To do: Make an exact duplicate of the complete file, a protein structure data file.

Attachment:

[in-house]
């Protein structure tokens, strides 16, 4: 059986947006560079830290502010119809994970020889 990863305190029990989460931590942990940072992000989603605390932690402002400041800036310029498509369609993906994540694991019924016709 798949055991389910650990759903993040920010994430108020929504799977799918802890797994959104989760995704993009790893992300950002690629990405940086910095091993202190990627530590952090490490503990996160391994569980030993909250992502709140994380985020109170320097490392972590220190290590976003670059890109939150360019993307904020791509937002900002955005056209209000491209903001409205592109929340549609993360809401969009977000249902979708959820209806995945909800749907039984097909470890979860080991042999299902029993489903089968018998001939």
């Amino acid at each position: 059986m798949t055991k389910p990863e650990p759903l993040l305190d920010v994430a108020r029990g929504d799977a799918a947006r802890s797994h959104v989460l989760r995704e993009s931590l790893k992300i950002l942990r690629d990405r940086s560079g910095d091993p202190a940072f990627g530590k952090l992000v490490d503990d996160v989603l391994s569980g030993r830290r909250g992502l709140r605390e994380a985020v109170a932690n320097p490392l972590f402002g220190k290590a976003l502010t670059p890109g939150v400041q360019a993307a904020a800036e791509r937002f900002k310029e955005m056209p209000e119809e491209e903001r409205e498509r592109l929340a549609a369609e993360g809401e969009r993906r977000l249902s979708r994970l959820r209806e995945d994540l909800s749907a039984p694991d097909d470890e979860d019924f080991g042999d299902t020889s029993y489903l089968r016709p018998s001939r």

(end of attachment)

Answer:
[in-house]
């Protein structure tokens, strides 16, 4: 059986947006560079830290502010119809994970020889 990863305190029990989460931590942990940072992000989603605390932690402002400041800036310029498509369609993906994540694991019924016709 798949055991389910650990759903993040920010994430108020929504799977799918802890797994959104989760995704993009790893992300950002690629990405940086910095091993202190990627530590952090490490503990996160391994569980030993909250992502709140994380985020109170320097490392972590220190290590976003670059890109939150360019993307904020791509937002900002955005056209209000491209903001409205592109929340549609993360809401969009977000249902979708959820209806995945909800749907039984097909470890979860080991042999299902029993489903089968018998001939």
């Amino acid at each position: 059986m798949t055991k389910p990863e650990p759903l993040l305190d920010v994430a108020r029990g929504d799977a799918a947006r802890s797994h959104v989460l989760r995704e993009s931590l790893k992300i950002l942990r690629d990405r940086s560079g910095d091993p202190a940072f990627g530590k952090l992000v490490d503990d996160v989603l391994s569980g030993r830290r909250g992502l709140r605390e994380a985020v109170a932690n320097p490392l972590f402002g220190k290590a976003l502010t670059p890109g939150v400041q360019a993307a904020a800036e791509r937002f900002k310029e955005m056209p209000e119809e491209e903001r409205e498509r592109l929340a549609a369609e993360g809401e969009r993906r977000l249902s979708r994970l959820r209806e995945d994540l909800s749907a039984p694991d097909d470890e979860d019924f080991g042999d299902t020889s029993y489903l089968r016709p018998s001939r």